By Elspeth Kernebone
28 March 2022
CHURCHES have the chance to improve their capacity to handle family violence with new sessions of a training course available from the diocese’s Prevention of Violence Against Women program.
Its aim is to empower churches to take whatever steps lie within their capacity to prevent violence against women.
Anglican Diocese of Melbourne PVAW program manager Kerryn Lewis said the training would help churches consider how they could take a whole of church approach to preventing violence. She said this could mean looking at everything from sermons, to how the playgroup was run, or whether bystander training was an option.
Ms Lewis said even simple actions such as making sure there was a gender balance in all aspects of church life – from parish council to the morning tea roster – could help.
She said women and men had also often found catharsis and healing in the conversations between genders sparked during the training.
Ms Lewis said training would help build momentum of the family violence project, which was on the precipice of building across the diocese.
She said the National Anglican Family Violence Research Report released in 2021 confirmed that violence was taking place in the church at the same or higher rate than in broader society.
This report found 22 per cent of Anglicans surveyed who had ever been in an adult intimate relationship said they had experienced a violent relationship with any partner.
When presented with specific instances of violence, 44 per cent said they experienced this.
It found that unintentionally, Christian teachings could sometimes contribute to and potentially amplify situations of family violence, and that perpetrators misused Christian teachings and positional power.
Ms Lewis said there had been a lot of public criticism of the family violence situation in the church, but she hoped people would engage with the steps the church was taking in that area. She said it was important to focus on what churches could do to prevent family violence.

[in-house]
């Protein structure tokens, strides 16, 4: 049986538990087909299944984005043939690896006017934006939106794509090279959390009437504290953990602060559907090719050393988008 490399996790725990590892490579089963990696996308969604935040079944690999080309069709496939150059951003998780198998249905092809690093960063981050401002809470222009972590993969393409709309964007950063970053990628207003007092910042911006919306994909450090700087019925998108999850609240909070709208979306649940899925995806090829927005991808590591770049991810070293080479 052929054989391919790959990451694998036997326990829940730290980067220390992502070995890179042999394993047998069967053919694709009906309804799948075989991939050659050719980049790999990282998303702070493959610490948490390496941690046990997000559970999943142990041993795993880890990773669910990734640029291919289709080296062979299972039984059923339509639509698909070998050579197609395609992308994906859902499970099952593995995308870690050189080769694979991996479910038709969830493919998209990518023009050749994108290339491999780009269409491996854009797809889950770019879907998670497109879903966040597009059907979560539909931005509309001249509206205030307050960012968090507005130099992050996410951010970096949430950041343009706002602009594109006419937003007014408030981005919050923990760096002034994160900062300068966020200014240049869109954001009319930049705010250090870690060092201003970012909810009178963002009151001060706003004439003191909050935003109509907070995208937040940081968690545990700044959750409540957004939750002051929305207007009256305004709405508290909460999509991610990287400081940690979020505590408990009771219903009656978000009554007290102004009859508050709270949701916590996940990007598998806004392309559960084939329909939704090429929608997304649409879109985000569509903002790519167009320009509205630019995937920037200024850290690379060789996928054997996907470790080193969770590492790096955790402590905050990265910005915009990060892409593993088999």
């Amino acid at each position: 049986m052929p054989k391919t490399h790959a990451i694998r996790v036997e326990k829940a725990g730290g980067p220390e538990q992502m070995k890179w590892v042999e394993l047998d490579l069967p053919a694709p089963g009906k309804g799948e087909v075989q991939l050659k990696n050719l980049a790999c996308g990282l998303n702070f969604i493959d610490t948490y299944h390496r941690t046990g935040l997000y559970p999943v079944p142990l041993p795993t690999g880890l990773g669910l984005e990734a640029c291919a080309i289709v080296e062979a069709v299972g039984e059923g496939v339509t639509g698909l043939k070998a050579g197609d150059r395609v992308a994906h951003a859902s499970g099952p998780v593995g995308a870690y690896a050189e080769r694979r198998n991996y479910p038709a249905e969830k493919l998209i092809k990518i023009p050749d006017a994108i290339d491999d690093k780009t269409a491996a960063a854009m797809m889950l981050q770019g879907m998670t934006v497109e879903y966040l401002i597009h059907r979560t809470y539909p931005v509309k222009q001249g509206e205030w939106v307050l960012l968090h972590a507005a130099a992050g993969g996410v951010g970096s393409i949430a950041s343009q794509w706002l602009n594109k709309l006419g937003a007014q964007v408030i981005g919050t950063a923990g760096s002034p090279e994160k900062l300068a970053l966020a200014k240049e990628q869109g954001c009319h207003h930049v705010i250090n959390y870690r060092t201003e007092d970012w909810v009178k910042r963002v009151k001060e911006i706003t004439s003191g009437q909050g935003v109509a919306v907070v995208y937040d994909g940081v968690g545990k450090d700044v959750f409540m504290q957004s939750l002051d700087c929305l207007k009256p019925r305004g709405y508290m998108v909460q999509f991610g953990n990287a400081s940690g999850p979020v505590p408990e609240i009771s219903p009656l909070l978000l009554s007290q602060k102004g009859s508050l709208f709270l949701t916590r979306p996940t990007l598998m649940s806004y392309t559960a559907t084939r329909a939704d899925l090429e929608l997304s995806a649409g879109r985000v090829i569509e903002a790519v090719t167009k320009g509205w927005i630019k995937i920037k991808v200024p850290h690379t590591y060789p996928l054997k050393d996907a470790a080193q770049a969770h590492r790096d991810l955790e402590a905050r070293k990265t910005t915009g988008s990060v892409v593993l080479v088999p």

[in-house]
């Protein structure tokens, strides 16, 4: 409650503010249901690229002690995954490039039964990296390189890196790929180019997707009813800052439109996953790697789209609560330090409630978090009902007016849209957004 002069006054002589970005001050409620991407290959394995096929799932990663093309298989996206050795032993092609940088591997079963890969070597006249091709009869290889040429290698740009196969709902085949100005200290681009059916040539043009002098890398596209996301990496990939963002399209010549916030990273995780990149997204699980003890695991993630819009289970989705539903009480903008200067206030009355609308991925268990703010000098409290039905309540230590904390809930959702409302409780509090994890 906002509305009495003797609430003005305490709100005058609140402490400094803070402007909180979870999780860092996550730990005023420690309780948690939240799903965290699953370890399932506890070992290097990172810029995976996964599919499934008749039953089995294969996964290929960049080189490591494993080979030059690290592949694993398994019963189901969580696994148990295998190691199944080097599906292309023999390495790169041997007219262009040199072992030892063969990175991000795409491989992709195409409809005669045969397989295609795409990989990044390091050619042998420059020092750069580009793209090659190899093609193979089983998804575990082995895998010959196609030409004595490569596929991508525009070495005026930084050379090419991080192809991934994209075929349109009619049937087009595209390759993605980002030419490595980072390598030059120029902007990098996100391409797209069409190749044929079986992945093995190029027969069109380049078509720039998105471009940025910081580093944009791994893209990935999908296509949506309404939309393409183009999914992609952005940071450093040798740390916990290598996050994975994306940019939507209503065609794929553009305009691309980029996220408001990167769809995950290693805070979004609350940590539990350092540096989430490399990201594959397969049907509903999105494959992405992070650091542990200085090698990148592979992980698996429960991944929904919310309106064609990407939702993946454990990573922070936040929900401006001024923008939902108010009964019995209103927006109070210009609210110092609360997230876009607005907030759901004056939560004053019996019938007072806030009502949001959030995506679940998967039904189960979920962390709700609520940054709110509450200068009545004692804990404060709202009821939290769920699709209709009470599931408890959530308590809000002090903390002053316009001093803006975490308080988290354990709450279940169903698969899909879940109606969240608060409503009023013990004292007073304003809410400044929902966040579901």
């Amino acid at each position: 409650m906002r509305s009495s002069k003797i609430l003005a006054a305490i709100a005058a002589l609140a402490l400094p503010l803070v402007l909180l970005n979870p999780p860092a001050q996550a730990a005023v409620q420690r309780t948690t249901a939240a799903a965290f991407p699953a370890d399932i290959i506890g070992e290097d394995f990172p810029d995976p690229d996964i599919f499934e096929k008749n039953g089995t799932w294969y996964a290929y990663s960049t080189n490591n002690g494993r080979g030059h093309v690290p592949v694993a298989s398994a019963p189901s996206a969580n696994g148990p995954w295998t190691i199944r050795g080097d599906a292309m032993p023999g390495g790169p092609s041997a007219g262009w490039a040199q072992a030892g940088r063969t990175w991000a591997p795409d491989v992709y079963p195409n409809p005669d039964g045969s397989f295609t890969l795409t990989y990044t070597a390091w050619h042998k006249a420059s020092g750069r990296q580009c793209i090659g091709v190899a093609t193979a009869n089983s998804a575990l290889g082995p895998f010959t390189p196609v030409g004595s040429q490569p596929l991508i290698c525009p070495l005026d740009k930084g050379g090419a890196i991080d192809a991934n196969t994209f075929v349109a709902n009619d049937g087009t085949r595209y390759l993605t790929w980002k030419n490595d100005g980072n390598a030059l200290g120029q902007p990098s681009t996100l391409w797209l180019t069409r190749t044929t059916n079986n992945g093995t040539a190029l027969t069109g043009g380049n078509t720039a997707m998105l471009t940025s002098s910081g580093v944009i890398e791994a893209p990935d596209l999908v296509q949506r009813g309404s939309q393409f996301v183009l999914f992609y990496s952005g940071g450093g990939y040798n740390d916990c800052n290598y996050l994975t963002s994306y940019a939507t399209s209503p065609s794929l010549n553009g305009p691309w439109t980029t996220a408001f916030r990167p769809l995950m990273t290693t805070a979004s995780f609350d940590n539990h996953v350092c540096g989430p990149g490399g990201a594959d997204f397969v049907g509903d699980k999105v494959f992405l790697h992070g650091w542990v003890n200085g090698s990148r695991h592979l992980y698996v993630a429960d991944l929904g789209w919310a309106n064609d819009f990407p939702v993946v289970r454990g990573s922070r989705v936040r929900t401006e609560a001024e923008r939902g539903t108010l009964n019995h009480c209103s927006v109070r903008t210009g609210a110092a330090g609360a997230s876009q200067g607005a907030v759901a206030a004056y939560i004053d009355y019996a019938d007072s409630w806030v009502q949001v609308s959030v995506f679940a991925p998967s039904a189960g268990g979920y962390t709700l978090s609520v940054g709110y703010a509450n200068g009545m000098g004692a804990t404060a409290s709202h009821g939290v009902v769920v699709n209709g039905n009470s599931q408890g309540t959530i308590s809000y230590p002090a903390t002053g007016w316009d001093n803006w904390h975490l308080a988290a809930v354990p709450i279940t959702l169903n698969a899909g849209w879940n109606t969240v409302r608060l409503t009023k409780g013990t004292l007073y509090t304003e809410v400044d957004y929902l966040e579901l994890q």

“As Christians we have a role to play in this. The church is doing something really good, and to continue to focus on the negatives is quite paralysing,” she said.
“The church is such a unique place in this sector, it’s really powerful. The church can have a powerful effect on preventing violence against women, it can not only prevent, but provide response and healing for people who have experienced violence.
“The training can help churches to start to think about this issue. And start to think about what they can do as a church.”
A University of Melbourne evaluation of the diocese’s Prevention of Violence Against Women program pilot found training participants experienced substantial changes in their skills and confidence to identify and respond to violence against women.
The evaluation also found capacity-building activities and resources helped faith leaders to take ownership of intentional prevention messaging within their parishes.
The training program addresses responding to disclosures of family violence, and what to do if someone in your parish is experiencing family violence, as well as steps churches can take to prevent family violence.
The diocese will run two training session on Saturday 14 May and Saturday 4 June. More information is available online at: bit.ly/3NervD0.
To find out more, or express interest in running training tailored to your parish, contact Kerryn Lewis, at firstname.lastname@example.org.